FINALLY, life returns to normal. For millions of football fans in Asia, normal service is resumed with the start of the English Premier League season.
For those of us suffering from withdrawal symptoms as a result of three months of rugby, cricket and cycling, the most exciting league in the world cannot come soon enough. David Beckhams signing for Real Madrid has no doubt boosted the popularity of the Spanish League, and the Italian League still boasts some of Europes best teams, but for sheer enjoyment, the EPL cannot be beat.
Looking at this seasons transfer dealings, its hard to go beyond the Big Five, Manchester United, Arsenal, Newcastle, Chelsea and Liverpool, when predicting the champions or Champions League qualifiers.
Then there are the pretenders, Tottenham, Blackburn, Everton, Birmingham, Middlesbrough, Southampton and Aston Villa, Manchester City, Fulham, Leeds and Charlton. For these teams, a UEFA Cup spot or a long Cup run, would make a successful season. At the bottom of the scale, survival and avoiding the drop is the priority for the third tier clubs: Bolton, Wolves, Leicester and Portsmouth.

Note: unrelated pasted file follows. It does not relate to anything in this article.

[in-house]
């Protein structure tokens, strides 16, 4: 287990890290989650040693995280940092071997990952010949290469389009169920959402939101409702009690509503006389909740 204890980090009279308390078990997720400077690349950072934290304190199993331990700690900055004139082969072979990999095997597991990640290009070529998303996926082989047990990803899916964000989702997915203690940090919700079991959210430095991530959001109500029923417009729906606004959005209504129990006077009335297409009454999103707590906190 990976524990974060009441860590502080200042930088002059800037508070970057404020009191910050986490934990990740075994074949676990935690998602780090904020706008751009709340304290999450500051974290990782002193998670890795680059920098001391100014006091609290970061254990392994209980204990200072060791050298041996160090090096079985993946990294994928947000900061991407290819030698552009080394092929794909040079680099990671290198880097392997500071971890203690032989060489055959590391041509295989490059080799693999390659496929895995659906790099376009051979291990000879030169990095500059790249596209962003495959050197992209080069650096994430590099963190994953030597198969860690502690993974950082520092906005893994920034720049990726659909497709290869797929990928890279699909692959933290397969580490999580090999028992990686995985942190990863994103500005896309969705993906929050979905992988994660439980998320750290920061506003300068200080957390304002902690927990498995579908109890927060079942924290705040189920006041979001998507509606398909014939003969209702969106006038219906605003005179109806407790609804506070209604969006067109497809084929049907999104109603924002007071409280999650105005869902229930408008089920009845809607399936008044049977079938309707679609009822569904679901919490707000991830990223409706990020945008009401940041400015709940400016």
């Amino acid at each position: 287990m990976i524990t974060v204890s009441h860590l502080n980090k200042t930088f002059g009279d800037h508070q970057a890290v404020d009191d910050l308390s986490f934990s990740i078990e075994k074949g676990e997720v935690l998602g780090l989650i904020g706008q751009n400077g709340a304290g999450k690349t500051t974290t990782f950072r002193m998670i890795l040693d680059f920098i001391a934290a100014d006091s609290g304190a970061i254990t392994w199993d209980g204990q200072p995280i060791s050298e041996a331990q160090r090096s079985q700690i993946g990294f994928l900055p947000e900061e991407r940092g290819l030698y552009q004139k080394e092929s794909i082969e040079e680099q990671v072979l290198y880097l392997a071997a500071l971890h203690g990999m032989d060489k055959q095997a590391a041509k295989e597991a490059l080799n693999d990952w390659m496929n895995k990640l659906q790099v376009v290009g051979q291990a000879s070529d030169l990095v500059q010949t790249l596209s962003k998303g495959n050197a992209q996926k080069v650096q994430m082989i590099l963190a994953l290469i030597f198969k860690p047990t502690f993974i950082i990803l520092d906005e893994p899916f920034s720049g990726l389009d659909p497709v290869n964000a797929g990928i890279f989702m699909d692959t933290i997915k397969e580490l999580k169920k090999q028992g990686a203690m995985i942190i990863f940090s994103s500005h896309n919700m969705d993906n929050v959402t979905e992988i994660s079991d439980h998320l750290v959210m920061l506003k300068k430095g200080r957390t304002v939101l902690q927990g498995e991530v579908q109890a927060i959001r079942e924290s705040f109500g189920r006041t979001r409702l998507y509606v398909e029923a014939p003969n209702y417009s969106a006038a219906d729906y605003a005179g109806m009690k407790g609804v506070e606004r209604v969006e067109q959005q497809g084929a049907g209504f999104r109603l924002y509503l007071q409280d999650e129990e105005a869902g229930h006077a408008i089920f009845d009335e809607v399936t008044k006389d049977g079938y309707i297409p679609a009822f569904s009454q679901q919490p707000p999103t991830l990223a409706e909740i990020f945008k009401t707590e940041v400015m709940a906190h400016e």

The key to a successful title challenge involves a combination of factors; the right blend of youth and big money signings, as few injuries as possible to key players, the right tactics, and to a certain extent, luck. Supporters of the so-called smaller clubs can always hope for a David to make a fairy tale charge to the title, but with financial clout playing an increasingly vital role in the development of teams, it looks highly unlikely that a team outside the Big Five will be crowned EPL champions in May.
Of course, there have always been outsiders who have bucked the trend. Ipswich and Liverpool (they were a second division team the season before they won the league!) in the 60s, Nottingham Forest and Derby County in the 70s, Aston Villa in the 80s and Leeds in the 90s have all emerged for one season to lift English footballs ultimate trophy, but can you honestly see any other team from the Big Five doing so this season?
Nope, much as the neutral supporter would like to see someone else win it, its going to be the usual suspects once again. This domination of the league in recent years by Man Utd and Arsenal, could have led to a decline in attendances or even TV viewers.
After all why follow a league, when the outcome is a foregone conclusion? But, the opposite seems to have happened, league attendances are on the rise, TV viewership is at an all-time high and interest from football fans, especially Asians, is phenomenal.
Its obvious that the crowds and TV audience are drawn to the open attractive football, tough tackles, football characters and controversies.
The EPL is like your favourite soap opera, not all the episodes are great, but you keep coming back for more.